Love, not war

This entry is part 14 of 16 in the series Postcards from a Conquistador


Poem: 'Their cruelty to one another is astonishing. Yet even as they torture an enemy to death, they call him Uncle, Brother. In this way I learned it's true - you can love your enemy.'

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Dave Bonta (bio) crowd-sources his problems by following his gut, which he shares with 100 trillion of his closest microbial friends — a close-knit, symbiotic community comprising several thousand species of bacteria, fungi, and protozoa. In a similarly collaborative fashion, all of Dave’s writing is available for reuse and creative remix under a Creative Commons Attribution-ShareAlike 3.0 United States License. For attribution in printed material, his name (Dave Bonta) will suffice, but for web use, please link back to the original. Contact him for permission to waive the “share alike” provision (e.g. for use in a conventionally copyrighted work).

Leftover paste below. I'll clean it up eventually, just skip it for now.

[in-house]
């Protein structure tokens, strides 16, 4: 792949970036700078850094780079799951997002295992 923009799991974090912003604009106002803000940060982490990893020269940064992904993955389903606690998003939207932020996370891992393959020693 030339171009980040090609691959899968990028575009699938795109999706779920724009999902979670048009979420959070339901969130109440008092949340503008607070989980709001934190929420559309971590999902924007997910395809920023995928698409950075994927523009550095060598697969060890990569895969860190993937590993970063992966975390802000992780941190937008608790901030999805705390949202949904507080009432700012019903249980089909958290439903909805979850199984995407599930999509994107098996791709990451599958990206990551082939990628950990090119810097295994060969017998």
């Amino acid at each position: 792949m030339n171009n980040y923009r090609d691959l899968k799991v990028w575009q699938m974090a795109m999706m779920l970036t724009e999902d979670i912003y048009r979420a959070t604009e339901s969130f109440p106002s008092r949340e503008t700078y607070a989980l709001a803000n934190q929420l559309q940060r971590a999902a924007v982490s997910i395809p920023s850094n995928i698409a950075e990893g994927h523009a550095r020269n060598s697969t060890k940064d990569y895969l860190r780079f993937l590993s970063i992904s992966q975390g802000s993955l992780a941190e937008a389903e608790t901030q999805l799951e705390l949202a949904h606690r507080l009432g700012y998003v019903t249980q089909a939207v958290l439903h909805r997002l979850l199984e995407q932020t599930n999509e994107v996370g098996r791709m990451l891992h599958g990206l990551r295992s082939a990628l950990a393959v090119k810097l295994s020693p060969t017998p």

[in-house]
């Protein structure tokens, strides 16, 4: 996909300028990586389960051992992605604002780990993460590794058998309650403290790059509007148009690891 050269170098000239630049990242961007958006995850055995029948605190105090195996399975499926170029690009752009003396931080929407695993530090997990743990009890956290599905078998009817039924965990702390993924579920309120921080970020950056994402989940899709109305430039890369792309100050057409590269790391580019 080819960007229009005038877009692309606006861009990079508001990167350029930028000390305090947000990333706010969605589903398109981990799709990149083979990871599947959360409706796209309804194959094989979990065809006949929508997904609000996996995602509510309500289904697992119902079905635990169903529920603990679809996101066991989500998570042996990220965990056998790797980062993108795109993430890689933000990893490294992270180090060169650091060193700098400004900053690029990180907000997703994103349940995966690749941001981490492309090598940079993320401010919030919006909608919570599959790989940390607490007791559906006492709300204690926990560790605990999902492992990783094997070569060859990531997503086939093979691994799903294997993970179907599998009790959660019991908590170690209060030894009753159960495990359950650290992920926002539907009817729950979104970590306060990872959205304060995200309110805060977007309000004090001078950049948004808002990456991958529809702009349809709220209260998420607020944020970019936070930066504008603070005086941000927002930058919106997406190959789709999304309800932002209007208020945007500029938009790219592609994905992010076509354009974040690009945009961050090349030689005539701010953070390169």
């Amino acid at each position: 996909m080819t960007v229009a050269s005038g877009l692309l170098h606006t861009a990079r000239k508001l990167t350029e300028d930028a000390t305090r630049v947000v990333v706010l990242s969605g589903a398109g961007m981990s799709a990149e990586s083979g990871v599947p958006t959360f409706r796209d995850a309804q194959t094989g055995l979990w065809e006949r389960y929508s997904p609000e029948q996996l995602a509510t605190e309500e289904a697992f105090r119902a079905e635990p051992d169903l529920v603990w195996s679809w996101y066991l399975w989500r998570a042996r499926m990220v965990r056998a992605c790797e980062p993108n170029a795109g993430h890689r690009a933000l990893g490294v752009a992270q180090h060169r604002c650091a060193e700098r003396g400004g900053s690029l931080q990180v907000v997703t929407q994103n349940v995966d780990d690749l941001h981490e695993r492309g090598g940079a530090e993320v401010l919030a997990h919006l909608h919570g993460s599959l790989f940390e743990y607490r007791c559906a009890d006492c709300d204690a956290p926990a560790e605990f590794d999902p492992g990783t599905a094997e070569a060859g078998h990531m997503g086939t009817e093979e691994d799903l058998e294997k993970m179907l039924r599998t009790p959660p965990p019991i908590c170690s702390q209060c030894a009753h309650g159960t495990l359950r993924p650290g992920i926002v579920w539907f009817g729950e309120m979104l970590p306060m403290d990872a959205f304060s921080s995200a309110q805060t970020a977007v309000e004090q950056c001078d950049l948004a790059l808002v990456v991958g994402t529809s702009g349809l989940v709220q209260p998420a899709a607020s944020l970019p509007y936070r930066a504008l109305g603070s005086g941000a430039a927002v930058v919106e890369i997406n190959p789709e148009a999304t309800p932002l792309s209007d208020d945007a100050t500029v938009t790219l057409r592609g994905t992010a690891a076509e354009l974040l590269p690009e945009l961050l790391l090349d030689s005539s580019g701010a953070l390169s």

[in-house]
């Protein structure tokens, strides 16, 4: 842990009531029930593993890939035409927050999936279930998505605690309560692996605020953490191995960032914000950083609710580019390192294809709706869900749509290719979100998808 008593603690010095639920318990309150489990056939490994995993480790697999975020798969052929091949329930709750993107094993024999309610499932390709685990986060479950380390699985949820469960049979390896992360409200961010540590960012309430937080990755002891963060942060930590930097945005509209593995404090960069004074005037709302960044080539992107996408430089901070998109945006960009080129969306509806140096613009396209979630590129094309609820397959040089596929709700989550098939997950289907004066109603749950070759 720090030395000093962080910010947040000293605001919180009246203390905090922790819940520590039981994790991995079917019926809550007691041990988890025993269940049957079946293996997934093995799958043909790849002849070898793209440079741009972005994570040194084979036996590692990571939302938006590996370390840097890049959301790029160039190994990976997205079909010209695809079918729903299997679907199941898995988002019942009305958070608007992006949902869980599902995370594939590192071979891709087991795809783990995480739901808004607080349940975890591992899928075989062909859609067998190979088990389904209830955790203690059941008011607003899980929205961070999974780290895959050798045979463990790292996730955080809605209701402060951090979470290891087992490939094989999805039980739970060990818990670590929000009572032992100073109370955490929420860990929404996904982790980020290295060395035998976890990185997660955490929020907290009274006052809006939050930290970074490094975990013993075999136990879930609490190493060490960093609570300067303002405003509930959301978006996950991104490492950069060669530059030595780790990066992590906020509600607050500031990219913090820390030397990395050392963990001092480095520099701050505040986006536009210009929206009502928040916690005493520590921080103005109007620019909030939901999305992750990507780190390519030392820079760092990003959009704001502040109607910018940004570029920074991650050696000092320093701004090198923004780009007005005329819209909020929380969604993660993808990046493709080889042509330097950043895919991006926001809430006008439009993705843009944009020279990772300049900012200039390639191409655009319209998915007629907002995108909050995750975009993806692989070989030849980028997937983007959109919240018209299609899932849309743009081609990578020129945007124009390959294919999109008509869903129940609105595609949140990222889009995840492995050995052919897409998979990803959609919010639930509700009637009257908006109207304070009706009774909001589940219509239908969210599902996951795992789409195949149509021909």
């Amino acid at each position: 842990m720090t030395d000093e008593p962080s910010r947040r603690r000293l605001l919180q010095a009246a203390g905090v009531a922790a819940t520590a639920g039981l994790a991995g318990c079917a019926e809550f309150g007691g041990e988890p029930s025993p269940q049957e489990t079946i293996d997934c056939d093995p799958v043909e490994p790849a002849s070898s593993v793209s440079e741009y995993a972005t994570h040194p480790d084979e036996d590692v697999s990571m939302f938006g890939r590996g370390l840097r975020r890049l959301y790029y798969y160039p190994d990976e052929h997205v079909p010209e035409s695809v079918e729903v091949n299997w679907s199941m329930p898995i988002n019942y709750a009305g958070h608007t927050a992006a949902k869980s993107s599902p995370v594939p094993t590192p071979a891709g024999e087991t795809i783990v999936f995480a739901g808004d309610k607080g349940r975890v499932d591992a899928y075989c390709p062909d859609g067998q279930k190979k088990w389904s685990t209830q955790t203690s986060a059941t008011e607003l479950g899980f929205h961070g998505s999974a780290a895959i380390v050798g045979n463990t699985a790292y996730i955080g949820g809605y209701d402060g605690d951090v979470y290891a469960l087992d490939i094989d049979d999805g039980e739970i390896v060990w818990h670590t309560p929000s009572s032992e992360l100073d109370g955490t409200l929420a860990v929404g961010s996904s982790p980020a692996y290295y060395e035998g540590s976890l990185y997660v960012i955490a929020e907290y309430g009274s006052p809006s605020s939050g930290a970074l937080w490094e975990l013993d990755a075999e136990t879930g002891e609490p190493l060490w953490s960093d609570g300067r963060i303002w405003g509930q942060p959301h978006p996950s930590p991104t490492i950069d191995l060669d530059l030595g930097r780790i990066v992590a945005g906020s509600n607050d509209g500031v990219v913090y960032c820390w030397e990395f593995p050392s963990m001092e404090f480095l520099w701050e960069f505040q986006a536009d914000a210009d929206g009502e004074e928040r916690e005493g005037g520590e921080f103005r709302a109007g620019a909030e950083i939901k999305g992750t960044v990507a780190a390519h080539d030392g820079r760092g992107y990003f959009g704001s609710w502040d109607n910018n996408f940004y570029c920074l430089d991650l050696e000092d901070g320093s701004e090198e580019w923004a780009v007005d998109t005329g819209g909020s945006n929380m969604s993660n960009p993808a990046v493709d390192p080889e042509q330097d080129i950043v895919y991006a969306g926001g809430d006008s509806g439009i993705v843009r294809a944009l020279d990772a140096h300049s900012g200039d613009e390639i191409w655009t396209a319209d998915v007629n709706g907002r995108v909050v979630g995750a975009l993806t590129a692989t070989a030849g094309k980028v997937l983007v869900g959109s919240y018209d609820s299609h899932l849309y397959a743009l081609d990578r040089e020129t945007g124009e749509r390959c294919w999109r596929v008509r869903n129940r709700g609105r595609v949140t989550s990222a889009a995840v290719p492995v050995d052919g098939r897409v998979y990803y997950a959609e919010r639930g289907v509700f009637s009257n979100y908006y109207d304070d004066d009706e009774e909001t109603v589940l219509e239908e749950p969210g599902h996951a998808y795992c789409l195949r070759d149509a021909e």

1. The image is astonishing too, the archipelago spots and the eye looking back through the ring finger.


  2. Yes, as Hugh said. It could even stand alone under that title and speak millions. I think I’ve seen that hand here before, Dave. it also reminds me of some of my own work too!


  3. I would say the visual is more arresting than the text. The frost with the hand print in it–just how that print was made speaks to the theme, a human heat melting through the cold. To me it is like a defiant vestige of humanity trying to break through the cruelty of torture. Interesting that the print allows us to see through the frost, but the barrier and imprisonment nonetheless remain.


  4. Thanks. I have posted the image sans text twice before, once at the photoblog (where it’s my all-time most-viewed photo) and once here, in a post called “Self-Portrait in Proverbs.” I’m not sure it was the best image for the poem here, but I was too tired yesterday to look for something more appropriate.


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